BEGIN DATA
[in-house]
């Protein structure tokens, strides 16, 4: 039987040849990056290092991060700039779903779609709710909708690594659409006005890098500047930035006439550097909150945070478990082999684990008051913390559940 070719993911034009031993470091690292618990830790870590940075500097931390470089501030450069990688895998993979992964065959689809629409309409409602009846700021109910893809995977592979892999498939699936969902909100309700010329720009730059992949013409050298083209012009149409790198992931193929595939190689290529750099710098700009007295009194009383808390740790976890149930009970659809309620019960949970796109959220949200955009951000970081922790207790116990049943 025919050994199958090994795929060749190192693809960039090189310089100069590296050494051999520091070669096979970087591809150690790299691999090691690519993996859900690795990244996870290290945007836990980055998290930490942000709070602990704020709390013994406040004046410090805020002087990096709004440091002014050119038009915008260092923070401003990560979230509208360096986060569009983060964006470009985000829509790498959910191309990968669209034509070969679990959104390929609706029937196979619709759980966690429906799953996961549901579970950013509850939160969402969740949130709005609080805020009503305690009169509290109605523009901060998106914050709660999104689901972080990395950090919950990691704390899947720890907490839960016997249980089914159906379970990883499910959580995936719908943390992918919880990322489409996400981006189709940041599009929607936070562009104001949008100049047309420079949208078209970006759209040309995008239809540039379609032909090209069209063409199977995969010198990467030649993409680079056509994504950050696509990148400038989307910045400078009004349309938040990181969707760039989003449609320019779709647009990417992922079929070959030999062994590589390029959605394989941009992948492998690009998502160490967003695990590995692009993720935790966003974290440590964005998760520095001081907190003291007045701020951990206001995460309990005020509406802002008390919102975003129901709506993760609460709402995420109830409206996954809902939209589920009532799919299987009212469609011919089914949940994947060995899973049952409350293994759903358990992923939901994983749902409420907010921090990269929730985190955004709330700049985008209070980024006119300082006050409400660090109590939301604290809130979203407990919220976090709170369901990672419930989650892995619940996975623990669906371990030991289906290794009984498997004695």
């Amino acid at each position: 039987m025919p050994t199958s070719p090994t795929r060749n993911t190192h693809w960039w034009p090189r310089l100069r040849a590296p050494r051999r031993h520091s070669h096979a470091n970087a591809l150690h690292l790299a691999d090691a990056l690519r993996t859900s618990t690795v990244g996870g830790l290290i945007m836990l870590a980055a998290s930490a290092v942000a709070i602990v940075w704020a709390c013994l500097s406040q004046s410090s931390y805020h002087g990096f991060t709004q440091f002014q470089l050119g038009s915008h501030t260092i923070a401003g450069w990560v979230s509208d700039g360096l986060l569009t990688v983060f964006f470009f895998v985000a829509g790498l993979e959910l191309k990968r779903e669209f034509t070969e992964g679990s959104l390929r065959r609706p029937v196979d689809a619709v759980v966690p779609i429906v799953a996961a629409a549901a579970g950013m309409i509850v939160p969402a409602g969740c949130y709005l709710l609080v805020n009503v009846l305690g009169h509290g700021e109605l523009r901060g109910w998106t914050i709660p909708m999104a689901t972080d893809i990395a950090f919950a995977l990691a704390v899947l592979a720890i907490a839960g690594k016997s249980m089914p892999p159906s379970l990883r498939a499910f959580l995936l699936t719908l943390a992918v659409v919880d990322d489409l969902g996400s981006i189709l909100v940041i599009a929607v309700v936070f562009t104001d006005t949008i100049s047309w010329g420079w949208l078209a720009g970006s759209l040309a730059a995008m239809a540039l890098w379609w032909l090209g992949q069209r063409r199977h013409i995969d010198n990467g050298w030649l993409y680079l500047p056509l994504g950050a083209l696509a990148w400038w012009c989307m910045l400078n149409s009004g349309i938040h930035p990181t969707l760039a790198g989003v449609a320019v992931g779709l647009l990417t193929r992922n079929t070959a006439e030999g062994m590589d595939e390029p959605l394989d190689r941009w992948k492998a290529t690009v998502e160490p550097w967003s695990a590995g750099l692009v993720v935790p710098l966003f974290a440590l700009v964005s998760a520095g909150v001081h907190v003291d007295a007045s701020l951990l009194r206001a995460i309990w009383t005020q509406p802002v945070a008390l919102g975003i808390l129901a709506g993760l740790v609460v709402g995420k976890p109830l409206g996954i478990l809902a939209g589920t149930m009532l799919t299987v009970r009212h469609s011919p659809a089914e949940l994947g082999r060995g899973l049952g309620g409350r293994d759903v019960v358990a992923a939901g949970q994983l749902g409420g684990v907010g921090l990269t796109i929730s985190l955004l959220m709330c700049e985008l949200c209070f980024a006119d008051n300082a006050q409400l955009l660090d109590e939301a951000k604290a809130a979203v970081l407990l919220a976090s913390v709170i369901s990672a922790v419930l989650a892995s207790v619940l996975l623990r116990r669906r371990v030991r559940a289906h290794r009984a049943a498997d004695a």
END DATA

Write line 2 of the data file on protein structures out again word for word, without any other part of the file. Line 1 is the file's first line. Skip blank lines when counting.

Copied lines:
């Protein structure tokens, strides 16, 4: 039987040849990056290092991060700039779903779609709710909708690594659409006005890098500047930035006439550097909150945070478990082999684990008051913390559940 070719993911034009031993470091690292618990830790870590940075500097931390470089501030450069990688895998993979992964065959689809629409309409409602009846700021109910893809995977592979892999498939699936969902909100309700010329720009730059992949013409050298083209012009149409790198992931193929595939190689290529750099710098700009007295009194009383808390740790976890149930009970659809309620019960949970796109959220949200955009951000970081922790207790116990049943 025919050994199958090994795929060749190192693809960039090189310089100069590296050494051999520091070669096979970087591809150690790299691999090691690519993996859900690795990244996870290290945007836990980055998290930490942000709070602990704020709390013994406040004046410090805020002087990096709004440091002014050119038009915008260092923070401003990560979230509208360096986060569009983060964006470009985000829509790498959910191309990968669209034509070969679990959104390929609706029937196979619709759980966690429906799953996961549901579970950013509850939160969402969740949130709005609080805020009503305690009169509290109605523009901060998106914050709660999104689901972080990395950090919950990691704390899947720890907490839960016997249980089914159906379970990883499910959580995936719908943390992918919880990322489409996400981006189709940041599009929607936070562009104001949008100049047309420079949208078209970006759209040309995008239809540039379609032909090209069209063409199977995969010198990467030649993409680079056509994504950050696509990148400038989307910045400078009004349309938040990181969707760039989003449609320019779709647009990417992922079929070959030999062994590589390029959605394989941009992948492998690009998502160490967003695990590995692009993720935790966003974290440590964005998760520095001081907190003291007045701020951990206001995460309990005020509406802002008390919102975003129901709506993760609460709402995420109830409206996954809902939209589920009532799919299987009212469609011919089914949940994947060995899973049952409350293994759903358990992923939901994983749902409420907010921090990269929730985190955004709330700049985008209070980024006119300082006050409400660090109590939301604290809130979203407990919220976090709170369901990672419930989650892995619940996975623990669906371990030991289906290794009984498997004695």